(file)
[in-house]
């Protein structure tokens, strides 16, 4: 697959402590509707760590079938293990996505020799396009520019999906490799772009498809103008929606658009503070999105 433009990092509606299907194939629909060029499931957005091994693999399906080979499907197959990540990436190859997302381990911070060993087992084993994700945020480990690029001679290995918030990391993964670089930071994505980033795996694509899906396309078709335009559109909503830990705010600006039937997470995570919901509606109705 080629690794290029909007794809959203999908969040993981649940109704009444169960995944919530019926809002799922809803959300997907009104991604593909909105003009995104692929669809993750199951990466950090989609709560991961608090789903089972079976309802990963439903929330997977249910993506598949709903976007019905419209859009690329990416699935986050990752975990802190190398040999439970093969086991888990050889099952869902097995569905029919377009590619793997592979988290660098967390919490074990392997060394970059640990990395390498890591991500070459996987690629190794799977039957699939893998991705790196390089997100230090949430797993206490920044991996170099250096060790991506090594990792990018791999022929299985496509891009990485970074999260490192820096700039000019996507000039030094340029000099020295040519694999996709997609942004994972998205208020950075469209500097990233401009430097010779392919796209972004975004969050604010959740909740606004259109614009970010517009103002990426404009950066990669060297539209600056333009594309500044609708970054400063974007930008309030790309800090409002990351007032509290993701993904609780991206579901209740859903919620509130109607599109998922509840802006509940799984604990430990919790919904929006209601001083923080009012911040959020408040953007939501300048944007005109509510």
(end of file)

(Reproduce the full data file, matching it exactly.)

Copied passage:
[in-house]
């Protein structure tokens, strides 16, 4: 697959402590509707760590079938293990996505020799396009520019999906490799772009498809103008929606658009503070999105 433009990092509606299907194939629909060029499931957005091994693999399906080979499907197959990540990436190859997302381990911070060993087992084993994700945020480990690029001679290995918030990391993964670089930071994505980033795996694509899906396309078709335009559109909503830990705010600006039937997470995570919901509606109705 080629690794290029909007794809959203999908969040993981649940109704009444169960995944919530019926809002799922809803959300997907009104991604593909909105003009995104692929669809993750199951990466950090989609709560991961608090789903089972079976309802990963439903929330997977249910993506598949709903976007019905419209859009690329990416699935986050990752975990802190190398040999439970093969086991888990050889099952869902097995569905029919377009590619793997592979988290660098967390919490074990392997060394970059640990990395390498890591991500070459996987690629190794799977039957699939893998991705790196390089997100230090949430797993206490920044991996170099250096060790991506090594990792990018791999022929299985496509891009990485970074999260490192820096700039000019996507000039030094340029000099020295040519694999996709997609942004994972998205208020950075469209500097990233401009430097010779392919796209972004975004969050604010959740909740606004259109614009970010517009103002990426404009950066990669060297539209600056333009594309500044609708970054400063974007930008309030790309800090409002990351007032509290993701993904609780991206579901209740859903919620509130109607599109998922509840802006509940799984604990430990919790919904929006209601001083923080009012911040959020408040953007939501300048944007005109509510």